|Title||Debris-flow-dominated sediment transport through a channel network after wildfire|
|Author(s)||Nyman, Petter; Box, Walter A.C.; Stout, Justin C.; Sheridan, Gary J.; Keesstra, Saskia D.; Lane, Patrick N.J.; Langhans, Christoph|
|Source||Earth Surface Processes and Landforms (2019). - ISSN 0197-9337|
Soil, Water and Land Use
|Publication type||Refereed Article in a scientific journal|
|Keyword(s)||channel network - debris flow - sediment budget - sediment deposition - wildfire|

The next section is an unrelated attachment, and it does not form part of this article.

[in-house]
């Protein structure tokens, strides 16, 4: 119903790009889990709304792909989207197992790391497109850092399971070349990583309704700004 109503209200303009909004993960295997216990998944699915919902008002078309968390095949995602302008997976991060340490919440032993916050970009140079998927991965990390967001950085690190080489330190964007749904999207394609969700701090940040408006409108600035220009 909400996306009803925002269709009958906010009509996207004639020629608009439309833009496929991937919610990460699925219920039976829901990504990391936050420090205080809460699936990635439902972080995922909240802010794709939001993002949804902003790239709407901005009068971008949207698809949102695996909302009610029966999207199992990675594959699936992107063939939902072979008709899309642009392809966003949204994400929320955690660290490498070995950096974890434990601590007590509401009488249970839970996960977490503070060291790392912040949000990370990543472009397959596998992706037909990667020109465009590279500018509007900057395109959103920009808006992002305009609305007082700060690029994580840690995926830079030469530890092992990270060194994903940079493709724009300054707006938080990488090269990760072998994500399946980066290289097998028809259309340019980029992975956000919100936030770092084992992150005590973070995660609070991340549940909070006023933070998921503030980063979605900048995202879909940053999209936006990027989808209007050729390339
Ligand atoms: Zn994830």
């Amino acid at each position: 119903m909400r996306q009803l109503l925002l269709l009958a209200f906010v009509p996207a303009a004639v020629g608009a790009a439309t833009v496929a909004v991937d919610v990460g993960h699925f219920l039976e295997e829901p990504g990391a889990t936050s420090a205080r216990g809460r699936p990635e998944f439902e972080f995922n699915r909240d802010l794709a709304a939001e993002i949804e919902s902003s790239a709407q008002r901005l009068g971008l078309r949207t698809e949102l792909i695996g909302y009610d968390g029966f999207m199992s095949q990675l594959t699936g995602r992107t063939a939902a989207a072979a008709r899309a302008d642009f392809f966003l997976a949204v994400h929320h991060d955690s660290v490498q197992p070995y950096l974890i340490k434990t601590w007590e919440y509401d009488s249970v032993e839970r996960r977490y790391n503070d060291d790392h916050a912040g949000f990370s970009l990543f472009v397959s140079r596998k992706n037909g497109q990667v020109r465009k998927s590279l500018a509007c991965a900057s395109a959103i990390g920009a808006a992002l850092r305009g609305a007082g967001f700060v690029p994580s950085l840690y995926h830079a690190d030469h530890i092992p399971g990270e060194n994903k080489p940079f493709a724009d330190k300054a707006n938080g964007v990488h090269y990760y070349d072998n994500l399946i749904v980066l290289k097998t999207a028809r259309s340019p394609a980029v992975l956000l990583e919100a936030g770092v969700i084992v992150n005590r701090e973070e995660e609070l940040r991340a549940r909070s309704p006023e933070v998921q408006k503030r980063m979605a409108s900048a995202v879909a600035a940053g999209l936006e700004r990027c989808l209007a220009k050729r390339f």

Field studies that investigate sediment transport between debris-flow-producing headwaters and rivers are uncommon, particularly in forested settings, where debris flows are infrequent and opportunities for collecting data are limited. This study quantifies the volume and composition of sediment deposited in the arterial channel network of a 14-km2 catchment (Washington Creek) that connects small, burned and debris-flow-producing headwaters (<1 km2) with the Ovens River in SE Australia. We construct a sediment budget by combining new data on deposition with a sediment delivery model for post-fire debris flows. Data on deposits were plotted alongside the slope–area curve to examine links between processes, catchment morphometry and geomorphic process domains. The results show that large deposits are concentrated in the proximity of three major channel junctions, which correspond to breaks in channel slope. Hyperconcentrated flows are more prominent towards the catchment outlet, where the slope–area curve indicates a transition from debris flow to fluvial domains. This shift corresponds to a change in efficiency of the flow, determined from the ratio of median grain size to channel slope. Our sediment budget suggests a total sediment efflux from Washington Creek catchment of 61 × 103 m3. There are similar contributions from hillslopes (43 ± 14 × 103 m3), first to third stream order channel (35 ± 12 × 103 m3) and the arterial fourth to fifth stream order channel (31 ± 17 × 103 m3) to the total volume of erosion. Deposition (39 ± 17 × 103 m3) within the arterial channel was higher than erosion (31 ± 17 × 103 m3), which means a net sediment gain of about 8 × 103 m3 in the arterial channel. The ratio of total deposition to total erosion was 0.44. For fines <63 μm, this ratio was much smaller (0.11), which means that fines are preferentially exported. This has important implications for suspended sediment and water quality in downstream rivers.